HOMEBREW Digest #1212 Thu 26 August 1993

Digest #1211 Digest #1213

		Rob Gardner, Digest Coordinator

  Tun size and cheepness (David Hyde)
  WORT AERATION & Sierra Nevada ( Neil Mager )
  Liberty Ale Clone  (Lee=A.=Menegoni)
  PU, Honey, AERATION (Jack Schmidling)
  Blueberry Beer (Michael L. Hall)
  Victoria Microbrewers Festival (Philip Atkinson 356-0269)
  press rel ("Philip Atkinson")
  Bottle labels? (Gretchen Brannaman 250-8384)
  Please add me to mailing list! (Frame)
  pico-Brewery (MRS1)
  aeration (Bob Devine)
  Free software (Domenick Venezia)
  Warm Temp Aging? (ROB WILSON)
  Blueberries/Calcium chloride (Kinney Baughman)
  Chlorine, Yeast and My Septic Tank (CCAMDEN)
  RE: Irvine Brewpubs (Brad Roach)
  carboy handles (Dick Dunn)
  yeast (Todd Gierman)

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---------------------------------------------------------------------- Date: Wed, 25 Aug 93 10:28:55 -0400 From: dd853 at cleveland.Freenet.Edu (David Hyde) Subject: Tun size and cheepness HBD was a great source of help for keggin info a year or so ago, so I'm back with more questions. With the time I save by kegging instead of bottling, I figure I can go all-grain and still not spend much more time than I used to. I'm acquiring stuff bit by bit to start and have run into problems finding a suitable mash tun. I'd planned on using a cylindrical "picnic cooler", but haven't been able to find the larger ones. Not true...I did find a large (10 gal?) one at an "exclusive" outdoor shop, but I didn't have the kind of money they wanted. I've found 5 gal ones at plenty of places, but that's the largest around here. So...three questions: 1. Would a 5 gal cooler make an adequate mash/lauter tun for 5 gal batches with an average amount of grain? 2. If not, is there a relatively cheap source for large coolers? 3. Can a rectangular cooler make a suitable tun? I like the idea of a smaller grain surface area, but could sacrifice that for economy. Understand, I'm deep in Southern Maryland, far from civilization :), but close to DC and Baltimore for supplies. By the way, I'm currenty using a propane hot water heater element as a burner. They're pretty poular around here as crab cookers, and will boil something like 100 gal of water in 15 sec. At least that's how hot they feel leaning over one on a summer day :) (That's a joke, but they do work well.) They're cheap and easy to find around here, and I expect they would be elsewhere. Thanks in advance. Dave Hyde DD853.cleveland.freenet.edu Return to table of contents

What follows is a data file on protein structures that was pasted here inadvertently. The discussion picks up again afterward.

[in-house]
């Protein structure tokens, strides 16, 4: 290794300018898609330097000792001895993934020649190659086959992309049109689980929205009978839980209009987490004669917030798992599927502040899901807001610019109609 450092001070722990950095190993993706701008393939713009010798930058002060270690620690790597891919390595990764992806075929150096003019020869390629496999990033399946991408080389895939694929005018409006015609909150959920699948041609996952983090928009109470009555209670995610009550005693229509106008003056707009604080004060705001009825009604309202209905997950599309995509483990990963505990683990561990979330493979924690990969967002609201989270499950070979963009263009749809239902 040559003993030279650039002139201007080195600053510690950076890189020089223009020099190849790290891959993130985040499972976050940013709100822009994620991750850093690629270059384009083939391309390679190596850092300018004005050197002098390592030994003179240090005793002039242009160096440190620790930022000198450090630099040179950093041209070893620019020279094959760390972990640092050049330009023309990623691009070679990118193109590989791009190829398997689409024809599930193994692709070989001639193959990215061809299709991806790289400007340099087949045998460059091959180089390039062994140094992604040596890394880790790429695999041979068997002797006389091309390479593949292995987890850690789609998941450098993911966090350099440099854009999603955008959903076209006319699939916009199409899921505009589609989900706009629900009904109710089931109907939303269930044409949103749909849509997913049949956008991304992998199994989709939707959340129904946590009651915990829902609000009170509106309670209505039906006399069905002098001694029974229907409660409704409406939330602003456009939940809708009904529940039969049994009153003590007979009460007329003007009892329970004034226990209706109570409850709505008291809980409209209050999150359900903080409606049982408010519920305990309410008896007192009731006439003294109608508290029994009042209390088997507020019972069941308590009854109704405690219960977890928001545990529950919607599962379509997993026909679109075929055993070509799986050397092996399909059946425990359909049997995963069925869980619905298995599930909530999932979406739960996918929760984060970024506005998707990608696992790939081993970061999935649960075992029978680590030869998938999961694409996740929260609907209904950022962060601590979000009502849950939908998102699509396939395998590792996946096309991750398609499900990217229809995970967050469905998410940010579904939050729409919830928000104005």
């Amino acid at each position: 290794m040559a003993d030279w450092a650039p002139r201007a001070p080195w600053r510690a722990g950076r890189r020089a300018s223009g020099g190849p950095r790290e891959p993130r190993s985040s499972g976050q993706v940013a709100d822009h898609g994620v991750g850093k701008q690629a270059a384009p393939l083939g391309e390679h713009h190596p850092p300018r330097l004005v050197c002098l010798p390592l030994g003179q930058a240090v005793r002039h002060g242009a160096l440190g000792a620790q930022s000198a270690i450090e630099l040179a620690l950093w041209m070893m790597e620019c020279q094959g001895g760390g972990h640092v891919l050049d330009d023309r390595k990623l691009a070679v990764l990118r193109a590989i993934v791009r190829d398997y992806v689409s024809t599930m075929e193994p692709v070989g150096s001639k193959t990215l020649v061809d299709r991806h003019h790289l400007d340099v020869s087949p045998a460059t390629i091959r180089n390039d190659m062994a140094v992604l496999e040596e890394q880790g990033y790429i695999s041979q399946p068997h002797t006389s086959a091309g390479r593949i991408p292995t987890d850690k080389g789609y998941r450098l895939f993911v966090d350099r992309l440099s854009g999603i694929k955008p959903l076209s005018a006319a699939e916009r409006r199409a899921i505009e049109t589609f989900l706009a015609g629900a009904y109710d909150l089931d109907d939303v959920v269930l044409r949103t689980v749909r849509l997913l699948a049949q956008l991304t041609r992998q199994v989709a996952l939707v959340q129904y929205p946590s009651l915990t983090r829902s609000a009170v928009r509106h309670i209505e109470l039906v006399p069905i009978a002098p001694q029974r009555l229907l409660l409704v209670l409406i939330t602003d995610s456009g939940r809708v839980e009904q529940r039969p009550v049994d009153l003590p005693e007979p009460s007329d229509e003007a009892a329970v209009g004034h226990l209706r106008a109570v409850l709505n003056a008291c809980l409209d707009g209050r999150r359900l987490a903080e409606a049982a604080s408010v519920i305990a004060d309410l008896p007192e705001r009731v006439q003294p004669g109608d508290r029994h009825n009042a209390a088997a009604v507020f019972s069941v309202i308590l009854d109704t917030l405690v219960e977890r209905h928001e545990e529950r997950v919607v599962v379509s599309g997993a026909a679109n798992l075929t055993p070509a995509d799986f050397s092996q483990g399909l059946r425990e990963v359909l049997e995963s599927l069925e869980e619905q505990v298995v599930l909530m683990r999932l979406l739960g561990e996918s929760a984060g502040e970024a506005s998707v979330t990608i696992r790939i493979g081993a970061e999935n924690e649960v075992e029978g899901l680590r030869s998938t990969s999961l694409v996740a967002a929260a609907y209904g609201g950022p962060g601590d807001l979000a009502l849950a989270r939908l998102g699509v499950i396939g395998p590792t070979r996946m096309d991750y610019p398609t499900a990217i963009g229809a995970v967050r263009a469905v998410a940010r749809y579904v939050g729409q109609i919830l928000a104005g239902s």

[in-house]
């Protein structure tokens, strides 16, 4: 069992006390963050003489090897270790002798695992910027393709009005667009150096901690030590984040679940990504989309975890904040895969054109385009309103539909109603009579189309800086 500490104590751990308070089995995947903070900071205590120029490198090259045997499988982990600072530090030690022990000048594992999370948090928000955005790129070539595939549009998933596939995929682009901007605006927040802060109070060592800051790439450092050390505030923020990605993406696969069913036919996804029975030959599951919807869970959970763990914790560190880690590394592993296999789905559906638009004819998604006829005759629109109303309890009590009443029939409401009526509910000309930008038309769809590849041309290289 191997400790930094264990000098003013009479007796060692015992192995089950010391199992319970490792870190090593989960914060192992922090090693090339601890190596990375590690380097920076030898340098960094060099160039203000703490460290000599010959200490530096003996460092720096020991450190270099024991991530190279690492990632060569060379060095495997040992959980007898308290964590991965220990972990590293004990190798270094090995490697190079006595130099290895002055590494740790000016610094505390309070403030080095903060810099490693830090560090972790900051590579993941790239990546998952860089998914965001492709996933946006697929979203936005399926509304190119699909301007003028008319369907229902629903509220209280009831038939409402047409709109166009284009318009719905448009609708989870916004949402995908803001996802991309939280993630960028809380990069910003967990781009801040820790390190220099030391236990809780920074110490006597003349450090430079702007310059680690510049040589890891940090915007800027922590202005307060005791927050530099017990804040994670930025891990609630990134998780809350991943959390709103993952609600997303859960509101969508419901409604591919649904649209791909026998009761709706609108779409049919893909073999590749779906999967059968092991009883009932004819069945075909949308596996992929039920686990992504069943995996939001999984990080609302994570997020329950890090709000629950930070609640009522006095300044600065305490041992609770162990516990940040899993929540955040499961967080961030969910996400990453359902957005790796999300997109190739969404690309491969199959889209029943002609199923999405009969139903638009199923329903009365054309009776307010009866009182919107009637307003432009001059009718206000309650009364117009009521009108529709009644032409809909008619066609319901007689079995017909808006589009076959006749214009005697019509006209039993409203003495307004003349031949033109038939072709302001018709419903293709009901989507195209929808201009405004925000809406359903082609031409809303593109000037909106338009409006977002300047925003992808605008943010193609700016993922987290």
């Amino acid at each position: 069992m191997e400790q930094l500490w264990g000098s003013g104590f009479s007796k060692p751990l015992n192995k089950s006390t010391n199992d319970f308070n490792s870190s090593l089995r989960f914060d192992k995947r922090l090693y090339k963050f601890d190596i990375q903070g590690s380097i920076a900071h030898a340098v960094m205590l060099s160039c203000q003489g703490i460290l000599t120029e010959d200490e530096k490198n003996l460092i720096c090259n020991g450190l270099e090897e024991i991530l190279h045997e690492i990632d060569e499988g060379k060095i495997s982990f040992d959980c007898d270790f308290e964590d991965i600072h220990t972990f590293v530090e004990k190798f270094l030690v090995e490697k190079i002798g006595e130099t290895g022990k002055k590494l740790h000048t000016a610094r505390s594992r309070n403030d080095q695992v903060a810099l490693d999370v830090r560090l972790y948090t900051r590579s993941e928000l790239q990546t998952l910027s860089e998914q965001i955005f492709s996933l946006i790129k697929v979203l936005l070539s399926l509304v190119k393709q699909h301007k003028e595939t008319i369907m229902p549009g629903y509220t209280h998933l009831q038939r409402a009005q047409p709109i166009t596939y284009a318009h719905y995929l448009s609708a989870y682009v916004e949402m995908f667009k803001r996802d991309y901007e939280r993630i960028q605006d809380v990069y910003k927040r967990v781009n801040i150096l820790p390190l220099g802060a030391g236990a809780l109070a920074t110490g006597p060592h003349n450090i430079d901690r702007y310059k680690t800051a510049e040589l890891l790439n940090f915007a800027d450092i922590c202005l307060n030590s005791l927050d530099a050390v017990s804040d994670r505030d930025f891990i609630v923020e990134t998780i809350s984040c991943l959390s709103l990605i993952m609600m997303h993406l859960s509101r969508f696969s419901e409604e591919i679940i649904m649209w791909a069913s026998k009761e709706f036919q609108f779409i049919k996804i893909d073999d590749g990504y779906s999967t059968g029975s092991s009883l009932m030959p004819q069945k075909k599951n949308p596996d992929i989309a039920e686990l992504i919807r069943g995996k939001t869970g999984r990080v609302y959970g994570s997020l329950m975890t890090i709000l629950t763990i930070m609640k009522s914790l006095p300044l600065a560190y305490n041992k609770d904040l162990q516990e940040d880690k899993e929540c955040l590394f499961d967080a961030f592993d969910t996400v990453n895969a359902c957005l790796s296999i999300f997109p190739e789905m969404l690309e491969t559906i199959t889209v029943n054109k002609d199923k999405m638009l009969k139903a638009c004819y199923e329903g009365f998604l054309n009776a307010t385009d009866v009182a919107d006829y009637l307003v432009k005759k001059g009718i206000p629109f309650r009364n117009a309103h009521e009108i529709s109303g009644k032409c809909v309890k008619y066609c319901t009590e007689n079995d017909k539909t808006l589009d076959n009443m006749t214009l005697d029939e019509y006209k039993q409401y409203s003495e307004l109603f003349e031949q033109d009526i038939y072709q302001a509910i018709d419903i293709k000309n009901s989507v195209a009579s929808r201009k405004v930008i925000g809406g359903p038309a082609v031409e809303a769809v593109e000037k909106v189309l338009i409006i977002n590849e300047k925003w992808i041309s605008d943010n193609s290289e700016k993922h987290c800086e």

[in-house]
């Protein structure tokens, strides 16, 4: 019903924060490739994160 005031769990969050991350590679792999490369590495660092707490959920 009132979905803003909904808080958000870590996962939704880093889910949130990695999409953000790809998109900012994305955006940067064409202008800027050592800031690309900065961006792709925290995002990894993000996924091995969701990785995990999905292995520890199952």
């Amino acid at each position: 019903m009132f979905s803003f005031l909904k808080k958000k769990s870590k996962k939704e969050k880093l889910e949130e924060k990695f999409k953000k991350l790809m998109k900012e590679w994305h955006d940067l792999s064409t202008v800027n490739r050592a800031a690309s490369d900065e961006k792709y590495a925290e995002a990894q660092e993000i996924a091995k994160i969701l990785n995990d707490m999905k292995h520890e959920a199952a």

Date: Wed, 25 Aug 93 11:07:42 EDT From: neilm at juliet.ll.mit.edu ( Neil Mager ) Subject: WORT AERATION & Sierra Nevada America Online has an online, live Brewing discussion the 2nd Thursday of every month. Participants include knowledgeable folks from Sierra Nevada. I believe in July, the discussion turned to Wort aeration. One of the participants from SN said they like to achieve as high an oxygen saturation as they can - 100% if possible. They use something called a fishtail which is basically a pipe with a flattened end which they use to spray the wort into the fermenters. - -- Neil =============================================================================== Neil M. Mager MIT Lincoln Laboratory Lexington, MA Weather Radar - Group 43 Voice (617) 981-4803 (W) Internet neilm at juliet.ll.mit.edu America On Line neilmm at aol.com =============================================================================== Return to table of contents
Date: Wed, 25 Aug 93 10:37:51 EDT From: Lee=A.=Menegoni at nectech.com Subject: Liberty Ale Clone I just got some fresh homegrown Cascade hops. Does any one have an all grain recipe for a Libery Ale clone? If yes please post or send to: my address gets mangled in a post lmenegon at necis.ma.nec.com Return to table of contents